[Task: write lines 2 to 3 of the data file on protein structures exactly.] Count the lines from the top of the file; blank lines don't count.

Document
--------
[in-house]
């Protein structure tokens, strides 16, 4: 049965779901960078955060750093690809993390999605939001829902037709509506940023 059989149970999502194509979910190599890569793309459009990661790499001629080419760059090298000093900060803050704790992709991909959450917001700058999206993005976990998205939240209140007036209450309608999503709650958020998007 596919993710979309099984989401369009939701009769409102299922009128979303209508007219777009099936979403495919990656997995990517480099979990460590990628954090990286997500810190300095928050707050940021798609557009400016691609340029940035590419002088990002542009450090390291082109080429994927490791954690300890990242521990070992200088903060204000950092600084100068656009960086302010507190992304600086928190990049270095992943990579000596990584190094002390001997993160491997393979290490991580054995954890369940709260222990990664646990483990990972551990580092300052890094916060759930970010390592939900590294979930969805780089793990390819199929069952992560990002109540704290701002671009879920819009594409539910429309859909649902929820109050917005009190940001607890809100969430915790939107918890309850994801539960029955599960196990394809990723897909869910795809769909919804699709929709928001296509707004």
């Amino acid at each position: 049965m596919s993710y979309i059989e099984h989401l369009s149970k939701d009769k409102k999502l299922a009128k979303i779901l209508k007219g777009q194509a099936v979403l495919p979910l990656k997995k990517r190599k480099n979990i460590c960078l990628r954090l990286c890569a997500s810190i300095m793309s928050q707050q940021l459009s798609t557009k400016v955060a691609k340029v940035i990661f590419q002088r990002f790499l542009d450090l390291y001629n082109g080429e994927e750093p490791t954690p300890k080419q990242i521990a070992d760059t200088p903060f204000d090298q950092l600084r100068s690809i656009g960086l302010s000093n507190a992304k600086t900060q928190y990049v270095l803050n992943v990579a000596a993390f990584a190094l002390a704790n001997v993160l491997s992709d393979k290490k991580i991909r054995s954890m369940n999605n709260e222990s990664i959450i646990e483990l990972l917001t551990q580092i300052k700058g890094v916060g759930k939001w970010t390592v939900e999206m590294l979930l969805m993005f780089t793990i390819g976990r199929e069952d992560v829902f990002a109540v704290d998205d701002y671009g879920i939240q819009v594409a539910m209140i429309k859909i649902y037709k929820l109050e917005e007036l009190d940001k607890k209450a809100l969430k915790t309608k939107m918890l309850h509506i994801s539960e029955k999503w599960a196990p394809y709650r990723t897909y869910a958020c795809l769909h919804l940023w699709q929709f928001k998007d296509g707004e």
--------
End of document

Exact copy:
């Protein structure tokens, strides 16, 4: 049965779901960078955060750093690809993390999605939001829902037709509506940023 059989149970999502194509979910190599890569793309459009990661790499001629080419760059090298000093900060803050704790992709991909959450917001700058999206993005976990998205939240209140007036209450309608999503709650958020998007 596919993710979309099984989401369009939701009769409102299922009128979303209508007219777009099936979403495919990656997995990517480099979990460590990628954090990286997500810190300095928050707050940021798609557009400016691609340029940035590419002088990002542009450090390291082109080429994927490791954690300890990242521990070992200088903060204000950092600084100068656009960086302010507190992304600086928190990049270095992943990579000596990584190094002390001997993160491997393979290490991580054995954890369940709260222990990664646990483990990972551990580092300052890094916060759930970010390592939900590294979930969805780089793990390819199929069952992560990002109540704290701002671009879920819009594409539910429309859909649902929820109050917005009190940001607890809100969430915790939107918890309850994801539960029955599960196990394809990723897909869910795809769909919804699709929709928001296509707004």
């Amino acid at each position: 049965m596919s993710y979309i059989e099984h989401l369009s149970k939701d009769k409102k999502l299922a009128k979303i779901l209508k007219g777009q194509a099936v979403l495919p979910l990656k997995k990517r190599k480099n979990i460590c960078l990628r954090l990286c890569a997500s810190i300095m793309s928050q707050q940021l459009s798609t557009k400016v955060a691609k340029v940035i990661f590419q002088r990002f790499l542009d450090l390291y001629n082109g080429e994927e750093p490791t954690p300890k080419q990242i521990a070992d760059t200088p903060f204000d090298q950092l600084r100068s690809i656009g960086l302010s000093n507190a992304k600086t900060q928190y990049v270095l803050n992943v990579a000596a993390f990584a190094l002390a704790n001997v993160l491997s992709d393979k290490k991580i991909r054995s954890m369940n999605n709260e222990s990664i959450i646990e483990l990972l917001t551990q580092i300052k700058g890094v916060g759930k939001w970010t390592v939900e999206m590294l979930l969805m993005f780089t793990i390819g976990r199929e069952d992560v829902f990002a109540v704290d998205d701002y671009g879920i939240q819009v594409a539910m209140i429309k859909i649902y037709k929820l109050e917005e007036l009190d940001k607890k209450a809100l969430k915790t309608k939107m918890l309850h509506i994801s539960e029955k999503w599960a196990p394809y709650r990723t897909y869910a958020c795809l769909h919804l940023w699709q929709f928001k998007d296509g707004e």